Voluntary Social Distancing and Self Isolation
Posted by languageandgrammar on October 19, 2009
If you have the flu, one of the best things you can do to prevent its spread is what many experts now recommend–participate in voluntary social distancing or self isolation. Sure, those options will help, or you could do what we’ve been told to do for years–stay at home when you’re sick.
They’re the same thing, of course, but today’s modern flu sufferer deserves a term more representative of the convoluted, over-inflated language of 2009.
Stay at home when you’re sick is too straightforward, direct, and boring. Voluntary social distancing sounds like more fun, which is something that you’ll need given the quality of daytime television. You’re doing something modern and sophisticated.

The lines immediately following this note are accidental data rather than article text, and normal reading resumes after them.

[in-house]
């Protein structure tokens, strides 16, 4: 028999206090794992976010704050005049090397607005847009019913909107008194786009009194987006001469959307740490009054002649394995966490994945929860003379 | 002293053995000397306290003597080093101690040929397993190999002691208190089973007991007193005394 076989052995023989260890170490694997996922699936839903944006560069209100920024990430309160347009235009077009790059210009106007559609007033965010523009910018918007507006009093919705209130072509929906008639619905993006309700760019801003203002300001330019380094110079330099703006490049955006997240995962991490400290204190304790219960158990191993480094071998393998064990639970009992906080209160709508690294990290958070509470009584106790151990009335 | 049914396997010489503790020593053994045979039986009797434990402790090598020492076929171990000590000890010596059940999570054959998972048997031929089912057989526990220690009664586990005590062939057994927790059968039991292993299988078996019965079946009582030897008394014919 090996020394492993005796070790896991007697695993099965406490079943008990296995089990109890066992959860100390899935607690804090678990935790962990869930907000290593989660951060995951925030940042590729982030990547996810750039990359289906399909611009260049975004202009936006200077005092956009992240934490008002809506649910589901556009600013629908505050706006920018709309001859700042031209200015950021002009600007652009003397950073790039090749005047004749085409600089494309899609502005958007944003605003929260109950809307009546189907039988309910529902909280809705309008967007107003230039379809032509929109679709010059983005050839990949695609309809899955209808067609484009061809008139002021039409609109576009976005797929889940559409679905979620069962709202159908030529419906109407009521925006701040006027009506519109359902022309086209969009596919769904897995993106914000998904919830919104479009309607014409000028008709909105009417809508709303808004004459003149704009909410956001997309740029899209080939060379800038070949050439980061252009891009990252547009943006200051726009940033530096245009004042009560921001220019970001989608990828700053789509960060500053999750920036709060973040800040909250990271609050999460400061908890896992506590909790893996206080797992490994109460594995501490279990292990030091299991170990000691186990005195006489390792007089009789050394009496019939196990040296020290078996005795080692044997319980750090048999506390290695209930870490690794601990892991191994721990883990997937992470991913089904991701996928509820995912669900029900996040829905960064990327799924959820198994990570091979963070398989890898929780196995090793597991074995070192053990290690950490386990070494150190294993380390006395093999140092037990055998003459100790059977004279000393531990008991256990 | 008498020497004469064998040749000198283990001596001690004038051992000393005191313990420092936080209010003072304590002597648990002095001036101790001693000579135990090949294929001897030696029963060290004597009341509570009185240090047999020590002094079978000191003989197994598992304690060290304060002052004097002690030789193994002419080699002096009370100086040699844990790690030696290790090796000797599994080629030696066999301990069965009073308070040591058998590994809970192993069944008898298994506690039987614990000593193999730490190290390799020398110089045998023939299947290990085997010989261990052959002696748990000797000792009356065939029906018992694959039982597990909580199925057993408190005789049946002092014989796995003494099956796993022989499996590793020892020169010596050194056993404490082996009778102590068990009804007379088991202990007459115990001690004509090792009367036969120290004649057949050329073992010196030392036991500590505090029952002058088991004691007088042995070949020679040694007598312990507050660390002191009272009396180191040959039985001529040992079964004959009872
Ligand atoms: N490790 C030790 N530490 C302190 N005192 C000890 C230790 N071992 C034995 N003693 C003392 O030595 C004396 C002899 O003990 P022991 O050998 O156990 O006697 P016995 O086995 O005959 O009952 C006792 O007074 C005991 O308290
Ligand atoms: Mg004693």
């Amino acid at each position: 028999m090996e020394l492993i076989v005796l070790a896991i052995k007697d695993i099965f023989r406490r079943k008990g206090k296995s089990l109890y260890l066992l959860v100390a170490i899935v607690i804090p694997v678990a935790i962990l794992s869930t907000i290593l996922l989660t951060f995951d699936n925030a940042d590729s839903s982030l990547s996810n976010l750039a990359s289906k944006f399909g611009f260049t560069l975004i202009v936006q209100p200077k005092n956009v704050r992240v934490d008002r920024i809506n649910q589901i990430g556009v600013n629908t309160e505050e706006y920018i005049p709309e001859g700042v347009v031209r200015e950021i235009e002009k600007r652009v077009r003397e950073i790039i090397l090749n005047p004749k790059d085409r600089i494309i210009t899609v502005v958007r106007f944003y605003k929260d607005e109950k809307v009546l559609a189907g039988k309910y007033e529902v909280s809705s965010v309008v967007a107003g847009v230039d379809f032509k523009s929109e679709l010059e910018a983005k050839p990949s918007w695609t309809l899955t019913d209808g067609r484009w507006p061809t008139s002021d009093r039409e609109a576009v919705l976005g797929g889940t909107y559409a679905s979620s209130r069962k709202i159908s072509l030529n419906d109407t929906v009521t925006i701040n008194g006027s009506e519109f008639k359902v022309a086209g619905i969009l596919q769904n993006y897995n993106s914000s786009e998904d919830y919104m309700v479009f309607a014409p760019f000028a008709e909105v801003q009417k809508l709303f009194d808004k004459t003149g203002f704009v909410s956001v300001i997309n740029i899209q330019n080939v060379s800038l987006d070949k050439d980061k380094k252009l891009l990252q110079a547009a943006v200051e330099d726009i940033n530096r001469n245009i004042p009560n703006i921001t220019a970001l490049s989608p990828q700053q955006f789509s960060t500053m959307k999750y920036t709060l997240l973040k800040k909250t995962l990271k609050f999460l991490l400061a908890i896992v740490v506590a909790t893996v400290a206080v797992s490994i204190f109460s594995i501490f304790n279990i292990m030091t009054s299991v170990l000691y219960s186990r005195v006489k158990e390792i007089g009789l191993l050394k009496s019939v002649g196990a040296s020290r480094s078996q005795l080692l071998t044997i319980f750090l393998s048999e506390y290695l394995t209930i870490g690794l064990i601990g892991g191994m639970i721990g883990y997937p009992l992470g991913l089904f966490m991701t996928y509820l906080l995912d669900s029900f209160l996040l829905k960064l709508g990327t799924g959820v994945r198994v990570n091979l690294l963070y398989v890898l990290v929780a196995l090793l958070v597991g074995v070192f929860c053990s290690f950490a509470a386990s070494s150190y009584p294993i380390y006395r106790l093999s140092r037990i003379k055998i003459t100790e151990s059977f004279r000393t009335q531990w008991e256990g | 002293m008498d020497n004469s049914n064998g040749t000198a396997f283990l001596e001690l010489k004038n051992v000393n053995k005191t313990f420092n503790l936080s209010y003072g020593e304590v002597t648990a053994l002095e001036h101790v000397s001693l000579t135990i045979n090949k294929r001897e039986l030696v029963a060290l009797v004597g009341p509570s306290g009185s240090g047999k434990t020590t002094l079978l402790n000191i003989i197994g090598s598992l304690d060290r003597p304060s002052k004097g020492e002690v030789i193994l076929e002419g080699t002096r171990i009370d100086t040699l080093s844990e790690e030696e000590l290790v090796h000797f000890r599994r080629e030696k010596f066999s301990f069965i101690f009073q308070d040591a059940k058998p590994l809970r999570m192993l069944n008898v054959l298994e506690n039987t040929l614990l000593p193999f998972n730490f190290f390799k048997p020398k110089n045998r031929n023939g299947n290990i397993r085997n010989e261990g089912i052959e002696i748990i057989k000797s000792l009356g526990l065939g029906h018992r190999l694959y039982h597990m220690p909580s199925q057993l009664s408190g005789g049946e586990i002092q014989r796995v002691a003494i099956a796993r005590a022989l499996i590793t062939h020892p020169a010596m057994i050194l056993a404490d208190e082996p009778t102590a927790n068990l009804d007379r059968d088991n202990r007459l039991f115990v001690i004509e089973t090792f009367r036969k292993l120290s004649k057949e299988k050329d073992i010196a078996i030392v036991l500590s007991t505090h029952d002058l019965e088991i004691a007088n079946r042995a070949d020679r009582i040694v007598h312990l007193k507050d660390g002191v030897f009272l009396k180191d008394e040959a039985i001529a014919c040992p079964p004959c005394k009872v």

Besides, tell me that having a self isolation day doesn’t have more appeal than a sick day.
And when you’re stuck at home, with a box of sanitary paper product needed for your productive cough and nasal discharge, you certainly need all the fun that inflated language can give you.
This entry was posted on October 19, 2009 at 12:40 pm and is filed under language, writing. Tagged: convoluted language, inflated language, language, N1H1, self isolation. ways to prevent spread of flu, Swine flu, voluntary social distancing, writing. You can follow any responses to this entry through the RSS 2.0 feed. Both comments and pings are currently closed.
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